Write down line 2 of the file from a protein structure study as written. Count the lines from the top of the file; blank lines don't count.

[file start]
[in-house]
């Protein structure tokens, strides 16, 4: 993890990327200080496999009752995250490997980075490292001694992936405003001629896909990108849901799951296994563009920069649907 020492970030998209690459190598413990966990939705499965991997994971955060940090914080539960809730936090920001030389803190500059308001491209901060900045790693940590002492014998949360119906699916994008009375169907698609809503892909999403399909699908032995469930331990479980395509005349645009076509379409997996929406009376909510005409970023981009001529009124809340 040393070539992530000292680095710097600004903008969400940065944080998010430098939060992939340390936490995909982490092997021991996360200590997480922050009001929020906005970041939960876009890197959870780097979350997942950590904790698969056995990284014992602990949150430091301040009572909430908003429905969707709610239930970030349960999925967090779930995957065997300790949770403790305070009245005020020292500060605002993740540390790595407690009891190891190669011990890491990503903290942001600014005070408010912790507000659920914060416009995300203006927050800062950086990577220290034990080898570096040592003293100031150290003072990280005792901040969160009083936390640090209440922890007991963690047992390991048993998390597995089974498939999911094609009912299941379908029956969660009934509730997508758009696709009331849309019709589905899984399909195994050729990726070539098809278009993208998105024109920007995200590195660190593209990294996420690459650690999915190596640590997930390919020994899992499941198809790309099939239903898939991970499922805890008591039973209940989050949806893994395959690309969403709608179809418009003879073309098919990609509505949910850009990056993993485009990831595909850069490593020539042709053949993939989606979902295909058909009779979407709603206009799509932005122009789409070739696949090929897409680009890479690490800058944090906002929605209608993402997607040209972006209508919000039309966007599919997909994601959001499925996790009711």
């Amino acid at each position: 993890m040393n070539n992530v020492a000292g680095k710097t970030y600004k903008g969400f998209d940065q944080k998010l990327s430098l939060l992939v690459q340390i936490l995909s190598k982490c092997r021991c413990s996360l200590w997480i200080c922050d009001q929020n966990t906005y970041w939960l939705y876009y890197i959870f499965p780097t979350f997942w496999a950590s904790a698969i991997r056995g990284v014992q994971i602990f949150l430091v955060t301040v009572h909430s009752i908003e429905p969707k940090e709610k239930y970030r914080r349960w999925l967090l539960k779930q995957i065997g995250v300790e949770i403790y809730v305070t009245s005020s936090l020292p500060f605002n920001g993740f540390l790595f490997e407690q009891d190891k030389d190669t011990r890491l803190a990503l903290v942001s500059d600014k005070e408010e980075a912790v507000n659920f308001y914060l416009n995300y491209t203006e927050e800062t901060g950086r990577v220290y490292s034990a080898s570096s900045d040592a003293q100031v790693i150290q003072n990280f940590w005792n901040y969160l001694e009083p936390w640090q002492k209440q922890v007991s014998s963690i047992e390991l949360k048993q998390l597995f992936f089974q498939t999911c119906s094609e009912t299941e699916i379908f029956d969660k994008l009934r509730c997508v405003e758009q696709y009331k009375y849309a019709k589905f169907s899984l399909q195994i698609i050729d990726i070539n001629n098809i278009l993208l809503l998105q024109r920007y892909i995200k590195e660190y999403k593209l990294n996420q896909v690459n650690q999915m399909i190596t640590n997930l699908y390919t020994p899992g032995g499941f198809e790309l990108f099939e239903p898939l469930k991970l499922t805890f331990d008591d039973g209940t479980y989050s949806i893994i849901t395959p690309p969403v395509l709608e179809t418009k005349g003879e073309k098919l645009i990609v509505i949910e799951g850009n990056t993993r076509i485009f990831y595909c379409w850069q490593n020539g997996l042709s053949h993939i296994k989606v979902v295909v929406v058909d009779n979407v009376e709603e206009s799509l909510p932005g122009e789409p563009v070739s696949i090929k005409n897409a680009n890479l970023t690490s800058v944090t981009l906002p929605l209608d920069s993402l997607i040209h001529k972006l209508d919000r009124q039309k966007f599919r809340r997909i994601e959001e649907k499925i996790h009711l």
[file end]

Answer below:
């Protein structure tokens, strides 16, 4: 993890990327200080496999009752995250490997980075490292001694992936405003001629896909990108849901799951296994563009920069649907 020492970030998209690459190598413990966990939705499965991997994971955060940090914080539960809730936090920001030389803190500059308001491209901060900045790693940590002492014998949360119906699916994008009375169907698609809503892909999403399909699908032995469930331990479980395509005349645009076509379409997996929406009376909510005409970023981009001529009124809340 040393070539992530000292680095710097600004903008969400940065944080998010430098939060992939340390936490995909982490092997021991996360200590997480922050009001929020906005970041939960876009890197959870780097979350997942950590904790698969056995990284014992602990949150430091301040009572909430908003429905969707709610239930970030349960999925967090779930995957065997300790949770403790305070009245005020020292500060605002993740540390790595407690009891190891190669011990890491990503903290942001600014005070408010912790507000659920914060416009995300203006927050800062950086990577220290034990080898570096040592003293100031150290003072990280005792901040969160009083936390640090209440922890007991963690047992390991048993998390597995089974498939999911094609009912299941379908029956969660009934509730997508758009696709009331849309019709589905899984399909195994050729990726070539098809278009993208998105024109920007995200590195660190593209990294996420690459650690999915190596640590997930390919020994899992499941198809790309099939239903898939991970499922805890008591039973209940989050949806893994395959690309969403709608179809418009003879073309098919990609509505949910850009990056993993485009990831595909850069490593020539042709053949993939989606979902295909058909009779979407709603206009799509932005122009789409070739696949090929897409680009890479690490800058944090906002929605209608993402997607040209972006209508919000039309966007599919997909994601959001499925996790009711």